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Anatomy, Abdomen and Pelvis: Anal Canal

Editor: Waqar A. Qureshi Updated: 5/22/2023 9:54:27 PM


The anal canal is the terminal part of the gastrointestinal tract that conveys material from the rectum to the anus. While it is typically around 2.5 to 4 cm in length, it is more complex than it seems. The anal canal plays a vital role as a defense against organisms that might enter the body, it differentiates between solid, liquid, and gas, and it contributes to fecal continence. Often not evaluated in the absence of symptoms, pathologies of the anal canal may be treated with wide-ranging measures as conservative as a sitz bath to as significant as surgical resection or radiation.

Structure and Function

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Structure and Function

The anal canal serves as a channel connecting the rectum to the end of the gastrointestinal system, the anus. It is located within the anal triangle of the perineum and in between the fat-filled and wedge-shaped ischioanal, or ischiorectal, fossae that accommodate its expansion for the passage of fecal material. The transition from the rectum to the anus can be identified by the anorectal junction, or anorectal ring, which appears as a bend in the gastrointestinal tract and is supported by the puborectalis muscular sling. The anorectal junction is also the site where muscular fibers of its two sphincters blend superiorly with those of the puborectalis muscle.

The two functionally and anatomically distinct sphincters surrounding the anal canal are the internal anal sphincter and the external anal sphincter.[1][2] The internal anal sphincter (IAS) is involuntary. Its function is dependent on the integrity of the rectoanal inhibitory reflex (RAIR), which involves the reflexive relaxation of the internal anal sphincter in the presence of rectal distension. It maintains a resting pressure in the absence of rectal distension. Thus, the internal anal sphincter's resting pressure is widely used as a direct measure of its functionality and is often assessed when evaluating a variety of pathologies. The external anal sphincter (EAS) is under voluntary control. The external anal sphincter maintains its tone to keep the orifice of the anal canal closed and relaxes upon defecation. While the rectoanal inhibitory reflex causes the internal anal sphincter to relax in the presence of rectal distension, the external anal sphincter works to keep stool in the anal canal until one is ready to defecate.

The anal canal is typically divided into superior and inferior segments by the pectinate, or dentate, line. The pectinate line is a visible zig-zagging line formed from the inferior aspect of longitudinal folds known as the anal columns or anal valves. The pectinate line demarcates the superior two-thirds of the anal canal from the inferior one-third. It also serves as an embryologic landmark that explains the differing arterial supply, venous drainage, lymphatic drainage, and nervous supply of the segments of the anal canal. 


As with its structure and function, the embryology of the anal canal differs superior and inferior to the pectinate line. Above the pectinate line, the anal canal is the terminal portion of the hindgut and is endodermally derived. As with the rest of the hindgut, the superior anal canal is lined by columnar epithelium. Below the pectinate line, the anal canal is ectodermally derived and is lined with stratified squamous epithelium.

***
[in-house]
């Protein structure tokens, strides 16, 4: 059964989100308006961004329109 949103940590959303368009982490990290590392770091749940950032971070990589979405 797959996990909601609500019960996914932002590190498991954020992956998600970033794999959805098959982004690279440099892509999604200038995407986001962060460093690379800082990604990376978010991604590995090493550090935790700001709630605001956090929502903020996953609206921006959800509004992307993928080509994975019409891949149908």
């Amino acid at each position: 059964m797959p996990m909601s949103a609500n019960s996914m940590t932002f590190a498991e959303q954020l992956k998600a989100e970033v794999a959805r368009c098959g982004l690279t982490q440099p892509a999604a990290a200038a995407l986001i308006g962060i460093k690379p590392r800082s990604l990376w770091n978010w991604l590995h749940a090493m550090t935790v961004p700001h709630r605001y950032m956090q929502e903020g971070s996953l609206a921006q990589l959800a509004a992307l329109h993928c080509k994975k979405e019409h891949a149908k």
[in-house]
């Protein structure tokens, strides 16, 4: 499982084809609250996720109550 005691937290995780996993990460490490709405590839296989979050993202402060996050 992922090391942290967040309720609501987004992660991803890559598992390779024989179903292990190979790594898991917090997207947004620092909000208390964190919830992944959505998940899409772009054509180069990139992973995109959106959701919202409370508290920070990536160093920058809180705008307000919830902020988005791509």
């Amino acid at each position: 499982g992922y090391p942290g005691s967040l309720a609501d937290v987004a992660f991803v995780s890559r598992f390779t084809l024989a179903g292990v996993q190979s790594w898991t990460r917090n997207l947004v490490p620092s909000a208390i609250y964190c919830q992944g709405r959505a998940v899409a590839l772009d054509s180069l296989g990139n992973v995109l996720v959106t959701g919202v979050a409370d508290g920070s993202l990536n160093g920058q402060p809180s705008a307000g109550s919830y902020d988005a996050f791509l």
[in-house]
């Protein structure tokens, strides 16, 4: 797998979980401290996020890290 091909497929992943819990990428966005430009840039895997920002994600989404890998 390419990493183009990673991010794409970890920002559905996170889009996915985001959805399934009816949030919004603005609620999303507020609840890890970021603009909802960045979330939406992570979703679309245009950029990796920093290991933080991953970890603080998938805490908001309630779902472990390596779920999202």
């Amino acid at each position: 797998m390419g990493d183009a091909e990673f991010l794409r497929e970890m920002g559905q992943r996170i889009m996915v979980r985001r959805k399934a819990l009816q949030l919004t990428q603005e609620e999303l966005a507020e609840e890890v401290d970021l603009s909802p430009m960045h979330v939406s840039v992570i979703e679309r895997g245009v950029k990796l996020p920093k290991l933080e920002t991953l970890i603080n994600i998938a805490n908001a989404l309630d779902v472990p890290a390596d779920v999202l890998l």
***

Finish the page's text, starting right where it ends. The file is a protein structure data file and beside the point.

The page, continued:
At birth, the external anal sphincter is not yet fully developed or under complete voluntary control. An individual usually achieves voluntary control of the external anal sphincter near the ages of 18 to 24 months.[3][4]

Blood Supply and Lymphatics

An excellent approach to understanding the arterial supply, venous drainage, and lymphatics of the anal canal is to consider the supply above and below the pectinate line and the area of overlap.[5] 

Arterial Supply and Lymphatic Drainage

Above the pectinate line, the anal canal is supplied by terminal branches of the superior rectal artery, a branch of the inferior mesenteric artery. Lymphatic fluid from this region is conveyed to the inferior mesenteric lymph nodes.

Below the pectinate line, the anal canal is served by the middle and inferior rectal arteries. The middle rectal artery is a branch of the internal iliac artery, while the inferior rectal artery is a branch of the internal pudendal artery that arises from the internal iliac artery. The lymphatic drainage below the pectinate line is primarily to the superficial inguinal lymph nodes. 

Venous Drainage

The venous drainage of the anal canal superior to the pectinate line is to the superior rectal veins, which drain into the inferior mesenteric vein. These veins are part of the hepatic portal venous system, conveying oxygen-poor, nutrient-rich blood to the liver for processing. The venous drainage of the anal canal below the pectinate line is to the internal pudendal veins, which convey their contents to the internal iliac vein. These veins are part of the systemic venous system that transports oxygen-poor, nutrient-poor blood to the heart. Anastomoses of the portal and systemic venous systems within the anorectal canal allow for potential collateral circulatory routes. In patients with portal hypertension, anorectal varices may be apparent. Not unique to the anal canal, these portosystemic anastomoses are also present elsewhere in the body.[6]


Similar to the blood supply and lymphatics, it is also useful to discuss the nervous system of the anal canal from the perspective superior and inferior to the pectinate line. These two regions are distinctly innervated and respond to different stimuli. [7]

Above the pectinate line, the anal canal receives autonomic innervation from the inferior hypogastric plexus. The parasympathetic innervation inhibits the tone of the internal anal sphincter and evokes a peristaltic contraction to allow defecation. Sympathetic innervation works in opposition to maintain the tone of the internal anal sphincter and preserve continence. Given viscerosensory signals return from this region, the superior aspect of the anal canal is most sensitive to stretch or distention.

Below the pectinate line, the anal canal receives somatic innervation derived from branches of the pudendal nerve. As a result, the inferior aspect of the anal canal is highly sensitive to pain, temperature, and touch.